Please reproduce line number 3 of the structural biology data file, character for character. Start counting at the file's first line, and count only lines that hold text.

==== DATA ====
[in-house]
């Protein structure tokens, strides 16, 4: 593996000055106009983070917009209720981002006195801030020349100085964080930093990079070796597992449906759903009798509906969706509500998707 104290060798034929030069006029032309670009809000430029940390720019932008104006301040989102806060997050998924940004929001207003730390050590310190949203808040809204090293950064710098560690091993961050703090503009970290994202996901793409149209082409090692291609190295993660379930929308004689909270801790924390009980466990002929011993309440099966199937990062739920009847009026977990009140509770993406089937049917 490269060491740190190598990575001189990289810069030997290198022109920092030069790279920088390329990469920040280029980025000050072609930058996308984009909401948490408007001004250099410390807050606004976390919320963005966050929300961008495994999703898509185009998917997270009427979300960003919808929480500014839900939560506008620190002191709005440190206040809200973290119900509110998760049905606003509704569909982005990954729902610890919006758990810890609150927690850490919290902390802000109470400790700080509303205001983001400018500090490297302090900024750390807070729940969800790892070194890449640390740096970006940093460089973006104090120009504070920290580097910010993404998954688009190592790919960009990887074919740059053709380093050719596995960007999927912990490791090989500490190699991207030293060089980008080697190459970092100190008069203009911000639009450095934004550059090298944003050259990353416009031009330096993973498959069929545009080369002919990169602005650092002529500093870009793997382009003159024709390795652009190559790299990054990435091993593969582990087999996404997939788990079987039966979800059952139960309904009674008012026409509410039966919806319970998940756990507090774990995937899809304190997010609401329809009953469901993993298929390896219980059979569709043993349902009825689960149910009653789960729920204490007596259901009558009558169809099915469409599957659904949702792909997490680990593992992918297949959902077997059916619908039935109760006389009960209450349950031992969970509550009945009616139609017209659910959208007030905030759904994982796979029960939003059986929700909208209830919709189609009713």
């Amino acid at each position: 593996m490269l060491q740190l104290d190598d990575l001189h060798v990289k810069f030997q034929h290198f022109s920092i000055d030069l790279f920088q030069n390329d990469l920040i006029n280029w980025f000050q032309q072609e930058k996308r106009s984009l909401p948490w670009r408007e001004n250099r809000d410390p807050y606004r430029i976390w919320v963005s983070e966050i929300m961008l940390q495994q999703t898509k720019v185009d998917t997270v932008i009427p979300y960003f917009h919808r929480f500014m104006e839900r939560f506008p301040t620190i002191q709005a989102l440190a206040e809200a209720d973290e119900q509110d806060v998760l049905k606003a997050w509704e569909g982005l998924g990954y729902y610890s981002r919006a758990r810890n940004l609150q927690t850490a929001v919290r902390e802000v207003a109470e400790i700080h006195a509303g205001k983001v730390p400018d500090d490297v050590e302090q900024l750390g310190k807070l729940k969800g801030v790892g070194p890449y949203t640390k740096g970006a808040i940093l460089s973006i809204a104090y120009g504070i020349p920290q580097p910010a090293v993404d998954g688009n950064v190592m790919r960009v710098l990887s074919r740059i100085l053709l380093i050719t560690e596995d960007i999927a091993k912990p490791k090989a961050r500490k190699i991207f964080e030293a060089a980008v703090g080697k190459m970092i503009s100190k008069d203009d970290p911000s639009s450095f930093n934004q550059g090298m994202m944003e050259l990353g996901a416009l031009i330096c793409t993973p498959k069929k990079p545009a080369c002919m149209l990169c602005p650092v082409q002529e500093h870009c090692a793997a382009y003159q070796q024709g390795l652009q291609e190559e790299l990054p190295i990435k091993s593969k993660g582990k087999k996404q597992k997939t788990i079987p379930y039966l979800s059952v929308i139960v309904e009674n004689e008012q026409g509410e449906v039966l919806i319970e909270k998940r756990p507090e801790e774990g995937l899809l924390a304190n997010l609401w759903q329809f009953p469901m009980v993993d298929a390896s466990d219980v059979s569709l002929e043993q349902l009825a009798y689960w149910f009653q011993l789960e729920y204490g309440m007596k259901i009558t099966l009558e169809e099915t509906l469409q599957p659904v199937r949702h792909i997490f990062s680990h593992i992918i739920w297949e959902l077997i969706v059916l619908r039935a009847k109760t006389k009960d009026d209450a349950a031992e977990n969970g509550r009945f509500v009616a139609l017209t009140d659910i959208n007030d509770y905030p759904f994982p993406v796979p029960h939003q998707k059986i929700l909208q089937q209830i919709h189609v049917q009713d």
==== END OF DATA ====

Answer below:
């Amino acid at each position: 593996m490269l060491q740190l104290d190598d990575l001189h060798v990289k810069f030997q034929h290198f022109s920092i000055d030069l790279f920088q030069n390329d990469l920040i006029n280029w980025f000050q032309q072609e930058k996308r106009s984009l909401p948490w670009r408007e001004n250099r809000d410390p807050y606004r430029i976390w919320v963005s983070e966050i929300m961008l940390q495994q999703t898509k720019v185009d998917t997270v932008i009427p979300y960003f917009h919808r929480f500014m104006e839900r939560f506008p301040t620190i002191q709005a989102l440190a206040e809200a209720d973290e119900q509110d806060v998760l049905k606003a997050w509704e569909g982005l998924g990954y729902y610890s981002r919006a758990r810890n940004l609150q927690t850490a929001v919290r902390e802000v207003a109470e400790i700080h006195a509303g205001k983001v730390p400018d500090d490297v050590e302090q900024l750390g310190k807070l729940k969800g801030v790892g070194p890449y949203t640390k740096g970006a808040i940093l460089s973006i809204a104090y120009g504070i020349p920290q580097p910010a090293v993404d998954g688009n950064v190592m790919r960009v710098l990887s074919r740059i100085l053709l380093i050719t560690e596995d960007i999927a091993k912990p490791k090989a961050r500490k190699i991207f964080e030293a060089a980008v703090g080697k190459m970092i503009s100190k008069d203009d970290p911000s639009s450095f930093n934004q550059g090298m994202m944003e050259l990353g996901a416009l031009i330096c793409t993973p498959k069929k990079p545009a080369c002919m149209l990169c602005p650092v082409q002529e500093h870009c090692a793997a382009y003159q070796q024709g390795l652009q291609e190559e790299l990054p190295i990435k091993s593969k993660g582990k087999k996404q597992k997939t788990i079987p379930y039966l979800s059952v929308i139960v309904e009674n004689e008012q026409g509410e449906v039966l919806i319970e909270k998940r756990p507090e801790e774990g995937l899809l924390a304190n997010l609401w759903q329809f009953p469901m009980v993993d298929a390896s466990d219980v059979s569709l002929e043993q349902l009825a009798y689960w149910f009653q011993l789960e729920y204490g309440m007596k259901i009558t099966l009558e169809e099915t509906l469409q599957p659904v199937r949702h792909i997490f990062s680990h593992i992918i739920w297949e959902l077997i969706v059916l619908r039935a009847k109760t006389k009960d009026d209450a349950a031992e977990n969970g509550r009945f509500v009616a139609l017209t009140d659910i959208n007030d509770y905030p759904f994982p993406v796979p029960h939003q998707k059986i929700l909208q089937q209830i919709h189609v049917q009713d």